Several years ago, a colleague asked me to do an informational interview with a young woman who was thinking about getting into public relations. Happy to do this as a favor to a helpful colleague, I met with the young woman on a Saturday, answered her questions, and gave her the names of a few others to contact. I never heard from her again.
The thank you, it seems, is becoming a lost art. Maybe the young woman didn’t know she should follow up with a thank you note. But I was offended at what I perceived as a lack of consideration and a sense that she had taken me and my time for granted. So much so, that the oversight still stings.
Thank you. These are two of most powerful—and under-used—words in business communications. When I was growing up (as my 20-something children would say, “in the dark ages”) I was taught that when someone did something for you, you thank them. Whether you receive a gift, get some advice, or dine at someone’s house, you drop a note to tell them how you appreciated their thoughtfulness and hospitality.
Those social rules may have been eroded, but they remain important, perhaps even more so in the relentless pace of 21st century life, where no one feels they have time. Blame technology, the Internet, even a more relaxed culture. We too frequently overlook an expression of gratitude. But a proper thank you still matters a great deal. In fact, it may even be something that sets you apart because so few people take the time and effort to offer thanks.
How do you say, “thank you,” and do it well?
Be authentic. First and foremost, you must be sincere in your appreciation. A pre-printed thank you card or perfunctory expression at the end of a conversation is better than nothing. But expressing thanks is so much more powerful when you sincerely tell to someone how much their effort means to you or your business. How did their advice or good deed influence you, change your thinking, or simply inspire you?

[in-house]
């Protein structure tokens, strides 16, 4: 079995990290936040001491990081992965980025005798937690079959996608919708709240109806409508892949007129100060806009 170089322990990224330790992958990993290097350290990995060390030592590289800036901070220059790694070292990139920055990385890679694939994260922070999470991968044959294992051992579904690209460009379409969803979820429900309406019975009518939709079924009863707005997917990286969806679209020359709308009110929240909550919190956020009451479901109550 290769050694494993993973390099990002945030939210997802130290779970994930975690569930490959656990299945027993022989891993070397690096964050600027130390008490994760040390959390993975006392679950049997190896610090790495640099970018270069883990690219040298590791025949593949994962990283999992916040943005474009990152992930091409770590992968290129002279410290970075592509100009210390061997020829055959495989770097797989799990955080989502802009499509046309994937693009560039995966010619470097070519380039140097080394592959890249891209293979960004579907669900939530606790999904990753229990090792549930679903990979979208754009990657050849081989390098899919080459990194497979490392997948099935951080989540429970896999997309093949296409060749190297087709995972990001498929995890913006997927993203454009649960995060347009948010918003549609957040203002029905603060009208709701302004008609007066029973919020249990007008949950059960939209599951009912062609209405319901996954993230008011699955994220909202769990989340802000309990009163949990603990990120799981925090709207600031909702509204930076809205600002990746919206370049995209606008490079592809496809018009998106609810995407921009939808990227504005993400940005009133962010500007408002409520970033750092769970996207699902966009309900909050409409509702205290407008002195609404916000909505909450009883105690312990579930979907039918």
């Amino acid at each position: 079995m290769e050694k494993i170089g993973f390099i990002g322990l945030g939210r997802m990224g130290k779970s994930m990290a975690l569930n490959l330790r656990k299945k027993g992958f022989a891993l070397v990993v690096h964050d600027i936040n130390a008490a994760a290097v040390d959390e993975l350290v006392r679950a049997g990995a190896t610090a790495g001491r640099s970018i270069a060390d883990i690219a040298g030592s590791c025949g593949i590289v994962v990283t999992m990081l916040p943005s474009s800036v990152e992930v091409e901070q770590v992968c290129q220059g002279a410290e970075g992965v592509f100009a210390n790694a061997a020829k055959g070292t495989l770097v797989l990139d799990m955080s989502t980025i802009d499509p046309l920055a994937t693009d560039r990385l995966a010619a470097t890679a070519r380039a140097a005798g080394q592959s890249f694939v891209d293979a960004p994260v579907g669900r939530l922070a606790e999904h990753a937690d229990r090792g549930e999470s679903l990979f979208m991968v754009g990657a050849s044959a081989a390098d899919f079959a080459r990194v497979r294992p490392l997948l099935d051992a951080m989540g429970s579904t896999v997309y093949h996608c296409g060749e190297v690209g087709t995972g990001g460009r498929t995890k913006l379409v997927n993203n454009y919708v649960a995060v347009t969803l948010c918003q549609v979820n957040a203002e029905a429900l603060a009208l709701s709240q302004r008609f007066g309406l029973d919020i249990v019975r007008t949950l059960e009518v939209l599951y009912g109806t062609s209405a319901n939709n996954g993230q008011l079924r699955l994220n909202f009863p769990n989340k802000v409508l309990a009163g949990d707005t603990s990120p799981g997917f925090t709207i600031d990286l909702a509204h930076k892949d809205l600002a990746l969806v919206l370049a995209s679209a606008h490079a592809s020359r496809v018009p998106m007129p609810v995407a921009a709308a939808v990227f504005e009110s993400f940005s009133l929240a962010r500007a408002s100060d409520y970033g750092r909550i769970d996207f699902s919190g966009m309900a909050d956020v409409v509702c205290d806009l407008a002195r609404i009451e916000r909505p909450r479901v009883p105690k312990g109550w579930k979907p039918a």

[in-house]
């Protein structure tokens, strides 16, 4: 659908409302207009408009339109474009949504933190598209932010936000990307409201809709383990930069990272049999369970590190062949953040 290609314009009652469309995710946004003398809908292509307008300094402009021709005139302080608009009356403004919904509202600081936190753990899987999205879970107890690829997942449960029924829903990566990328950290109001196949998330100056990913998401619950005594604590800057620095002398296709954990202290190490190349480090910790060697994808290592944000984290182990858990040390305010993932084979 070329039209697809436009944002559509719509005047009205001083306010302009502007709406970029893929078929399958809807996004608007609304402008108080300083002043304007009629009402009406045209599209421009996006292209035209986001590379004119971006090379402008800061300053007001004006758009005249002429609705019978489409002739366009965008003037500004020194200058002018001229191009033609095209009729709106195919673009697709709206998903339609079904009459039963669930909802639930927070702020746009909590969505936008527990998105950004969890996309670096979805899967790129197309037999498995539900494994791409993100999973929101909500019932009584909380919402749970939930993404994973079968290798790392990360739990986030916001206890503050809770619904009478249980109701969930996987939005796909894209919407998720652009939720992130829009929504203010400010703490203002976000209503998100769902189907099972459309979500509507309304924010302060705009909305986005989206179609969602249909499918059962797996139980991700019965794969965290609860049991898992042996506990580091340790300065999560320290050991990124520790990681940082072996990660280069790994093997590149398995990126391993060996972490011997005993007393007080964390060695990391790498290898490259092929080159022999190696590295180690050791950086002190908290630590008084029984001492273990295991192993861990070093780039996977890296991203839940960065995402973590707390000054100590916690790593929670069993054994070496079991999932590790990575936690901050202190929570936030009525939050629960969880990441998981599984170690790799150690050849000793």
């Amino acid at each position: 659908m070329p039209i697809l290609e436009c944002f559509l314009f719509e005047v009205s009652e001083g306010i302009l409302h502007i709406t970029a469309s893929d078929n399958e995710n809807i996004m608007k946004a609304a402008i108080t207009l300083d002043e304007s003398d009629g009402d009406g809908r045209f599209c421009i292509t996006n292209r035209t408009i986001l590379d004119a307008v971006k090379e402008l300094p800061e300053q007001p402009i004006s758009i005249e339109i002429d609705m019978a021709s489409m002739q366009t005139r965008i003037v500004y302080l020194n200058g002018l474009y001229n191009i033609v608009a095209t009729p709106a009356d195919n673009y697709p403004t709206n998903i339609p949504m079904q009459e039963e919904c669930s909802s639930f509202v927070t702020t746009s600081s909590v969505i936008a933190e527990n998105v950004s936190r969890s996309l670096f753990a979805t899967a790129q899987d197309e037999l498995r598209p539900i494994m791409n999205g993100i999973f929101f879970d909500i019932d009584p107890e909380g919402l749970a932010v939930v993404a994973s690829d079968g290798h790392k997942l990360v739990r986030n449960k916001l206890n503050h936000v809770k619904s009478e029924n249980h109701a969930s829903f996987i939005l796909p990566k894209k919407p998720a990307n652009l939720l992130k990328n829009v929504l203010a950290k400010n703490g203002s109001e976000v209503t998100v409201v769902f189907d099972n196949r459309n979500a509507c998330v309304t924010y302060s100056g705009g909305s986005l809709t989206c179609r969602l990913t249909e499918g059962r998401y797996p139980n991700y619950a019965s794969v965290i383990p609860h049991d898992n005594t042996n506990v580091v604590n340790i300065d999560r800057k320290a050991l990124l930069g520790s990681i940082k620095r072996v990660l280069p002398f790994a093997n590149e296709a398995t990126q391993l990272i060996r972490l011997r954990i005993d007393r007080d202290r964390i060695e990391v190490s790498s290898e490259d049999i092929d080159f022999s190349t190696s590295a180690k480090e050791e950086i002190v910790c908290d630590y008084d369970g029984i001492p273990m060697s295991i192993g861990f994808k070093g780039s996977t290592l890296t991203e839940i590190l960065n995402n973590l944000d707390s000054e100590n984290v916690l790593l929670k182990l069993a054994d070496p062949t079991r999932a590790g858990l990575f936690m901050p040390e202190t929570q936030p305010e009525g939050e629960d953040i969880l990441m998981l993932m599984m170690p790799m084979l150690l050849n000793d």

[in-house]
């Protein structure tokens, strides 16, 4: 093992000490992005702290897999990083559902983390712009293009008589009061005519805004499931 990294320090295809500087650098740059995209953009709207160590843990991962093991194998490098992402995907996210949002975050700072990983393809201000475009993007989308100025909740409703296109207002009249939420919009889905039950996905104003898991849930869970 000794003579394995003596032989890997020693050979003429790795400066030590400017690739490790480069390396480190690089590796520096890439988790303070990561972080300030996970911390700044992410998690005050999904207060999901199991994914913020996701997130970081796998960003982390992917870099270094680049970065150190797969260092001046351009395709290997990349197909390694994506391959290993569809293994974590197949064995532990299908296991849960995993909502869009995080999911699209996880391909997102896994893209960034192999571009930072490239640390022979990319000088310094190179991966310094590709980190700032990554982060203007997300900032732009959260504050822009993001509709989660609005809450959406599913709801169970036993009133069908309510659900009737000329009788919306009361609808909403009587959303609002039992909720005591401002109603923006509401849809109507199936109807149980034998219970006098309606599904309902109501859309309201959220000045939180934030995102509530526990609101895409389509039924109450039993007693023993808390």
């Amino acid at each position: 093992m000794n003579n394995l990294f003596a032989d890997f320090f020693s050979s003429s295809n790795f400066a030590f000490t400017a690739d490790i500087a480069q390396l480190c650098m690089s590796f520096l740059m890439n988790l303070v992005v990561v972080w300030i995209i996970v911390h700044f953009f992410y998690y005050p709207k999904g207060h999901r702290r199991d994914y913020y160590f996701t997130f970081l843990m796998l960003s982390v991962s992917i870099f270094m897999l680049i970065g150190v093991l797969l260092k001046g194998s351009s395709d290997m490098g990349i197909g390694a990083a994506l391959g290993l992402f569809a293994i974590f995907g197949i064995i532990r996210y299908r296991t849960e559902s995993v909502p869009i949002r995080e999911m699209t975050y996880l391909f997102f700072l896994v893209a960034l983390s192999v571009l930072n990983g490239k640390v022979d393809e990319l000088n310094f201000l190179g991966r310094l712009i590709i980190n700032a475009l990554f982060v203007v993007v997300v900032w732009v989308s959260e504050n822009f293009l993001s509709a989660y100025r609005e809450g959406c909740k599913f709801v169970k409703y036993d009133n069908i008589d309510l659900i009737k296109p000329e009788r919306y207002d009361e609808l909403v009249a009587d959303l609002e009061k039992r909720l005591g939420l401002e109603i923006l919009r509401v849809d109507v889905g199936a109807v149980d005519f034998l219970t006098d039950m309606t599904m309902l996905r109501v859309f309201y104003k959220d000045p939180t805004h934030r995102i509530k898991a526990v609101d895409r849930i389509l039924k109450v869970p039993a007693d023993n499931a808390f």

Thank immediately. Don’t wait. Send the note or email within a week after you receive a gift, a card, a meal, or a team member’s extra time to get something done.
Thank often. If you are sincere in your appreciation, you can never say, “thank you,” enough. The thank you is a sign of respect and caring that is impossible to overdo.
Don’t delegate. Saying thanks is something you must do yourself. The kind deed or extra effort was done for you, not your assistant, not your spouse. Take ownership of your appreciation. And avoid form thank you notes where you fill in the blanks. That’s not just insincere. It’s tacky.
The handwritten note. If time is not of the essence, the handwritten thank you note is still the best way, especially when you invest is a nice card or stationery and put on your best penmanship. The note doesn’t have to be a novel, but it should, of course, thank the person for whatever they did. More importantly it should talk about what their actions meant.
The thank you email. If you feel too time pressed or you have the nightmarish handwriting of Freddy Krueger (like I do), sending an email is the next best thing. The suggestions above still apply.
The thank you phone call. This is especially nice following a dinner at someone’s home. It is highly personal because you are having a conversation. Be authentic. Smile over the phone to warm up your voice. If you get voice mail or a machine, leave a thoughtful message.
To appreciate others is one of the most human things we can do. At this Thanksgiving and all year round, let’s remember to revive the art of saying thank you to those around us. We’ll all be better for it. And let’s make the effort to say, “thank you,” to clients, customers, employees, colleagues and partners for giving you their business, for making a referral, for sending you a gift, for staying late to finish a project—above all, for trusting you and helping you be successful.